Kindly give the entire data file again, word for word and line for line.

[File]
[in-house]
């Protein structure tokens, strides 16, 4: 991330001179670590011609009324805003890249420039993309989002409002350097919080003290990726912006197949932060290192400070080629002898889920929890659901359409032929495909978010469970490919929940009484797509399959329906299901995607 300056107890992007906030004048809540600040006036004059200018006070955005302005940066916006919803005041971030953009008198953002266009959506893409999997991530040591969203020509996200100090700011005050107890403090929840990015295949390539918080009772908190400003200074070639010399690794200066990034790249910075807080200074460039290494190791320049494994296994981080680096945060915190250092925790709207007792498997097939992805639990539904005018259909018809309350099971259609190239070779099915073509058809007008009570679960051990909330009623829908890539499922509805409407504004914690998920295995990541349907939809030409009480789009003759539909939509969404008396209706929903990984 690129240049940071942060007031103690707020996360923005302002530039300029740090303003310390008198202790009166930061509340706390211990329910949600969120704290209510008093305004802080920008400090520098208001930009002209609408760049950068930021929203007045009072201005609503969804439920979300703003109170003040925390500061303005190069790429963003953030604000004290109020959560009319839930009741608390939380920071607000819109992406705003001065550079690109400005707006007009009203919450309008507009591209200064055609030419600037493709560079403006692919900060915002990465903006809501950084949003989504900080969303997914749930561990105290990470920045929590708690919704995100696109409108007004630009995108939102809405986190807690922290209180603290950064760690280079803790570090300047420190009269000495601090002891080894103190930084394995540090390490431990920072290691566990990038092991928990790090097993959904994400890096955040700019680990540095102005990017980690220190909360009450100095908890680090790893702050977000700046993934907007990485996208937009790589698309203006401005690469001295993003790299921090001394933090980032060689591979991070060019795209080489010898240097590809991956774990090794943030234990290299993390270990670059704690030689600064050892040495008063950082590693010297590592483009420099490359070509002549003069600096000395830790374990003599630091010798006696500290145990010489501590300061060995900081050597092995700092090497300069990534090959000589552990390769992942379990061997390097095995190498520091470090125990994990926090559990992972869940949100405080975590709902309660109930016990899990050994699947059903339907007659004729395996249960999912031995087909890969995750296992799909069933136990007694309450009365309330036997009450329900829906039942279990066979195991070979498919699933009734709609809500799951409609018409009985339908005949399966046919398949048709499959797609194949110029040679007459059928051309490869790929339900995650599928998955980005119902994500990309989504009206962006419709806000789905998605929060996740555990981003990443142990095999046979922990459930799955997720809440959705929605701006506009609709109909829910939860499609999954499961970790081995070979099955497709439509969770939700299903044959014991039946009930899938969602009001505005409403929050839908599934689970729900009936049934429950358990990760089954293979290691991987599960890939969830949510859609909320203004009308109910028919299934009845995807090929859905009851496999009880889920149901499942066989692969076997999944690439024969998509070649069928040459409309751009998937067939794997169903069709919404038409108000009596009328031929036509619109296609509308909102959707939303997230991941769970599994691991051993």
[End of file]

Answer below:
[in-house]
């Protein structure tokens, strides 16, 4: 991330001179670590011609009324805003890249420039993309989002409002350097919080003290990726912006197949932060290192400070080629002898889920929890659901359409032929495909978010469970490919929940009484797509399959329906299901995607 300056107890992007906030004048809540600040006036004059200018006070955005302005940066916006919803005041971030953009008198953002266009959506893409999997991530040591969203020509996200100090700011005050107890403090929840990015295949390539918080009772908190400003200074070639010399690794200066990034790249910075807080200074460039290494190791320049494994296994981080680096945060915190250092925790709207007792498997097939992805639990539904005018259909018809309350099971259609190239070779099915073509058809007008009570679960051990909330009623829908890539499922509805409407504004914690998920295995990541349907939809030409009480789009003759539909939509969404008396209706929903990984 690129240049940071942060007031103690707020996360923005302002530039300029740090303003310390008198202790009166930061509340706390211990329910949600969120704290209510008093305004802080920008400090520098208001930009002209609408760049950068930021929203007045009072201005609503969804439920979300703003109170003040925390500061303005190069790429963003953030604000004290109020959560009319839930009741608390939380920071607000819109992406705003001065550079690109400005707006007009009203919450309008507009591209200064055609030419600037493709560079403006692919900060915002990465903006809501950084949003989504900080969303997914749930561990105290990470920045929590708690919704995100696109409108007004630009995108939102809405986190807690922290209180603290950064760690280079803790570090300047420190009269000495601090002891080894103190930084394995540090390490431990920072290691566990990038092991928990790090097993959904994400890096955040700019680990540095102005990017980690220190909360009450100095908890680090790893702050977000700046993934907007990485996208937009790589698309203006401005690469001295993003790299921090001394933090980032060689591979991070060019795209080489010898240097590809991956774990090794943030234990290299993390270990670059704690030689600064050892040495008063950082590693010297590592483009420099490359070509002549003069600096000395830790374990003599630091010798006696500290145990010489501590300061060995900081050597092995700092090497300069990534090959000589552990390769992942379990061997390097095995190498520091470090125990994990926090559990992972869940949100405080975590709902309660109930016990899990050994699947059903339907007659004729395996249960999912031995087909890969995750296992799909069933136990007694309450009365309330036997009450329900829906039942279990066979195991070979498919699933009734709609809500799951409609018409009985339908005949399966046919398949048709499959797609194949110029040679007459059928051309490869790929339900995650599928998955980005119902994500990309989504009206962006419709806000789905998605929060996740555990981003990443142990095999046979922990459930799955997720809440959705929605701006506009609709109909829910939860499609999954499961970790081995070979099955497709439509969770939700299903044959014991039946009930899938969602009001505005409403929050839908599934689970729900009936049934429950358990990760089954293979290691991987599960890939969830949510859609909320203004009308109910028919299934009845995807090929859905009851496999009880889920149901499942066989692969076997999944690439024969998509070649069928040459409309751009998937067939794997169903069709919404038409108000009596009328031929036509619109296609509308909102959707939303997230991941769970599994691991051993």